Multi-resolution spike detection requires signal processing with localization in both the time and frequency domains. Illustratively, this achieved with the spike detector 100 being implemented with constant-Q filters, where Q represents a ratio of the center frequency of a filter to the width of the spectrum of the filter. Accordingly, for a filter to satisfy the requirement of a constant-Q filter, this ratio must remain essentially constant.

This condition is met and maintained by the spike detector 100. Firstly, each of the filters 102 a-102 d can have a different cutoff frequency. Secondly, the cutoff frequencies can be evenly spaced apart as measured on a log scale such that a ratio between a center frequency of each filter and a spectrum width of the filter is constant.

According to one embodiment, to achieve these conditions, OTAs 103 a-103 d are biased differently using different bias voltages. For example, resistive line 106 which forms a simple voltage divider has various taps which are connected to each of the filters 102 a-102 d. The resistive line 106 supplies to each of the filters a different, respective bias voltage. The bias voltages preferably vary linearly; that is, the difference between the bias voltages of any pair of the filters 102 a-102 d is an integer multiple of the difference between the bias voltage of any other pair of the filters. The bias voltage sets the cutoff frequency each low-pass filter. If the CMOS transistors comprising each OTA 103 a-103 d of the filters 102 a-102 d are operated in their subthreshold region, then linear differences in the bias voltages of the respective filters creates an exponential change in a corresponding bias current. The exponential change in current allows the cutoff frequencies of each filter to be substantially evenly spaced on the log scale, as described above, and each accordingly exhibits the constant-Q condition defined above.

In the present context, the running of an OTA in its subthreshold region refers to a phenomenon associated with the MOS transistors that comprise OTAs according to the invention. In a MOS transistor, the amount of current flowing from a source to a drain is controlled by an electric field induced by an applied voltage at the transistor's gate, as will be readily understood by one of ordinary skill in the art. The electric field attracts charge carriers from either side of the channel at the source and the drain, forming a thin conductive layer between each. Higher voltage induces a stronger electric field that, in turn, causes more current to flow through the transistor.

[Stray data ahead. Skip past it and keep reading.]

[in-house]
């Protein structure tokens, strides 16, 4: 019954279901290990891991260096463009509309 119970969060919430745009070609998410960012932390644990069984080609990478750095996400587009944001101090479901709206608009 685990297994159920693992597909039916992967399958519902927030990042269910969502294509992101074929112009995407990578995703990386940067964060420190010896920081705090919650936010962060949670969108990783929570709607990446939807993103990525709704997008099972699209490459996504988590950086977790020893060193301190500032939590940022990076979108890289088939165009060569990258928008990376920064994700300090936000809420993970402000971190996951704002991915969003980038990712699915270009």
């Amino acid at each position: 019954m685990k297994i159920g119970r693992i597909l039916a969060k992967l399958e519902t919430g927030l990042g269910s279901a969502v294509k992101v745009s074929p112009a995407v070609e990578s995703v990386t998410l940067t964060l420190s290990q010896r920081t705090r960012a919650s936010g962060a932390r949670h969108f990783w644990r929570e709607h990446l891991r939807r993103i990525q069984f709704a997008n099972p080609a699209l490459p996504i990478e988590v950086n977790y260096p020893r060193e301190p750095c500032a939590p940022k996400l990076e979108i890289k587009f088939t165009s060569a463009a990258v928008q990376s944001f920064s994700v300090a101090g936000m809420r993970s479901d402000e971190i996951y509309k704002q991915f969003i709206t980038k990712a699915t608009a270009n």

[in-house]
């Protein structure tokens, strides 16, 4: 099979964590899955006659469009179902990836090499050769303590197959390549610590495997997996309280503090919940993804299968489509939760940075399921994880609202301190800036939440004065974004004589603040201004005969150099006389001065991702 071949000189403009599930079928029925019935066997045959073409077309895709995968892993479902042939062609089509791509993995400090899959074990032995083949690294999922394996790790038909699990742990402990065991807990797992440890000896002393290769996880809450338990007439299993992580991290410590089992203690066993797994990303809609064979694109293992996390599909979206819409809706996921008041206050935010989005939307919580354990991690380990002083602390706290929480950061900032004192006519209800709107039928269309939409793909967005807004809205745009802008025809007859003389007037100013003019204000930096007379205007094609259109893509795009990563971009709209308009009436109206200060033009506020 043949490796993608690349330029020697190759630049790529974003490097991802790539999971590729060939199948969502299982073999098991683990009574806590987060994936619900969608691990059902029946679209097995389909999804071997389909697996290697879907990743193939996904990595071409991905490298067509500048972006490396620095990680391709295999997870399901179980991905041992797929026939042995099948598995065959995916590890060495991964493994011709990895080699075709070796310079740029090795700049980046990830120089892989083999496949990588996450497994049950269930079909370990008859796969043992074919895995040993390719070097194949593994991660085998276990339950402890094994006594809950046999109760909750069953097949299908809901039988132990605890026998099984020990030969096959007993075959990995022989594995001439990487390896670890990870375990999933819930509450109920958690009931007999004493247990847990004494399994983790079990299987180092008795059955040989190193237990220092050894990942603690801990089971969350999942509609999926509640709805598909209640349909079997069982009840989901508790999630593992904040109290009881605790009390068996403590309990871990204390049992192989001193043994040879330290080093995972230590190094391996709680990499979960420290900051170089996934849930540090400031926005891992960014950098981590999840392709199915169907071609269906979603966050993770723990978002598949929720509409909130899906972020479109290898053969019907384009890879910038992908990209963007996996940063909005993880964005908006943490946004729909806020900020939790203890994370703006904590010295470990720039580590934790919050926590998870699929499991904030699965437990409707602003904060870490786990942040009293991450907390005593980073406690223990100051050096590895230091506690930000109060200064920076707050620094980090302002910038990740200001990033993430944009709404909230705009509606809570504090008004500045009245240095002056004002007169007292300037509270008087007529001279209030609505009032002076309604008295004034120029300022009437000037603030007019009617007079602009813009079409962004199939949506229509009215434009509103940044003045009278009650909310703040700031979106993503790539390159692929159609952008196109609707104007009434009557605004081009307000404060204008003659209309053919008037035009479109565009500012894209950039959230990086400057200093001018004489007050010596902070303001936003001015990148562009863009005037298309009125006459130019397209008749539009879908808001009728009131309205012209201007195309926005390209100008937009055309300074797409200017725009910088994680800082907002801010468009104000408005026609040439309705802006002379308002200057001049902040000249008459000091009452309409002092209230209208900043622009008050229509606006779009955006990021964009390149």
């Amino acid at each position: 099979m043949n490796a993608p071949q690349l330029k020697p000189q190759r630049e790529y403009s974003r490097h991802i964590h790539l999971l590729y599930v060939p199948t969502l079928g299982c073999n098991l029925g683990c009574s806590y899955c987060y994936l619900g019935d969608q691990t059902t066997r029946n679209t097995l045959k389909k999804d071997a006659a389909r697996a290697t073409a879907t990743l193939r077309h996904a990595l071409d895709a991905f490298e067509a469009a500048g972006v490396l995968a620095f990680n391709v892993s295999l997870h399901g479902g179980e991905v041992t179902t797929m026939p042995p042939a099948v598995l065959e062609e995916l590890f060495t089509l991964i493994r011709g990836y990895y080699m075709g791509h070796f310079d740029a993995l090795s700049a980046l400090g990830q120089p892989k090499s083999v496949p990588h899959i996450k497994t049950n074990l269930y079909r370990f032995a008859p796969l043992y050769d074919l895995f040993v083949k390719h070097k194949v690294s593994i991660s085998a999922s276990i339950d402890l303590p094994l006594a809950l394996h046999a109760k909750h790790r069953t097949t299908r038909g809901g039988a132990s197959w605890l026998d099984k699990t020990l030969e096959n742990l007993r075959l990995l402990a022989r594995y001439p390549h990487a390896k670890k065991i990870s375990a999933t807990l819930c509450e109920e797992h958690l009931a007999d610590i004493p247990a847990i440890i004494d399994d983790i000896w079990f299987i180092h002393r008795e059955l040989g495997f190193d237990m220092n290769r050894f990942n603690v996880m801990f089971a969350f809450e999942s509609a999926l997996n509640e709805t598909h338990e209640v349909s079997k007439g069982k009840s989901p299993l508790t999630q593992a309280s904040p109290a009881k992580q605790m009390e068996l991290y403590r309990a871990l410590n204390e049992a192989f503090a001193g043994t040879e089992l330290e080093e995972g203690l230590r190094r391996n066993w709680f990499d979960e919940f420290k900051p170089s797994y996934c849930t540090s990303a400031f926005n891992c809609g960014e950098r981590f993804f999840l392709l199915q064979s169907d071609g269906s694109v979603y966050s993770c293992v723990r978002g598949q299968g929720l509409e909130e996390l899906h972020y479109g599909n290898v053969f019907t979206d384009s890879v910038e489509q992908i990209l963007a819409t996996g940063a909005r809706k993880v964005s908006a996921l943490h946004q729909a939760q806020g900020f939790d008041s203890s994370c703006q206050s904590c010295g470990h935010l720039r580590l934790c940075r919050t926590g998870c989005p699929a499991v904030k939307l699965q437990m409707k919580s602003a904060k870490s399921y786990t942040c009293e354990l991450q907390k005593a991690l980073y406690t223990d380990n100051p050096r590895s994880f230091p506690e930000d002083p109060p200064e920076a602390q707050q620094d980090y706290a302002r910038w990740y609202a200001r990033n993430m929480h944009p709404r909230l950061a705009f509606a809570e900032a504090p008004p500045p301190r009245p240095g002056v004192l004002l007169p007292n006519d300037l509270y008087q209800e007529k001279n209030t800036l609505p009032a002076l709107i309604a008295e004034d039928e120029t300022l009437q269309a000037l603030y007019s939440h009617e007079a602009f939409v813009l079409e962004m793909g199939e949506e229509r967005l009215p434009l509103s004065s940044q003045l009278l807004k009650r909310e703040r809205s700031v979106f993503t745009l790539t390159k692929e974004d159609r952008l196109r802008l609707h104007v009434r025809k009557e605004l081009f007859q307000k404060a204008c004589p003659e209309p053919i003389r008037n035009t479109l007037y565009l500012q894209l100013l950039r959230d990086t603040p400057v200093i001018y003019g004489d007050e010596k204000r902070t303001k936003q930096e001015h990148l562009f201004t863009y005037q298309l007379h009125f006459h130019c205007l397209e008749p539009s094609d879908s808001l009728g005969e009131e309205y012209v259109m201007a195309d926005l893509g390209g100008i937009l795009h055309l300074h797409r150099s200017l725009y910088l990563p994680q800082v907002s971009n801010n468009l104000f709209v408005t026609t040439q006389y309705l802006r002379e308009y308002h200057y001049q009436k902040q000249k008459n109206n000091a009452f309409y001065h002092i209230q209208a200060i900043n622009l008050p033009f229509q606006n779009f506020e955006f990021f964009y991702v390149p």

The underlying semiconductor physics is such that there are two modes by which current flows through the transistor: diffusion, the natural flow of particles from regions of low concentration to regions of higher concentration, and drift, the flow of particles under the influence of an applied force. In the present context, MOS transistors, and hence the OTAs that comprise such transistors, operate in the subthreshold region when the flow of current from source to drain is due to diffusion. In this mode of operation, the MOS transistors and amplifiers are said to be operating in their subthreshold region.

The spike detector 100 generates a wavelet representation for a received signal, where as noted above a wavelet denotes a mathematical function and corresponds to a waveform that is bounded in frequency and duration. According to one embodiment, the differences formed from the combining effected by the combining circuitry 105 are the differences between the respective outputs 104 a-104 d (corresponding to the respective taps of each OTA) of each set of neighboring or adjacent filters 102 a-102 d. More generally, for a N-stage gamma filter, the combining circuitry yields differences Xk−Xk-1 corresponding to each pair of outputs 104 a-104 d at the kth stage, where k varies from 1 to N. The functional result is thresholded bandpass filters that determine the presence of a spike at one of a number of different scales corresponding to the different cutoff frequencies.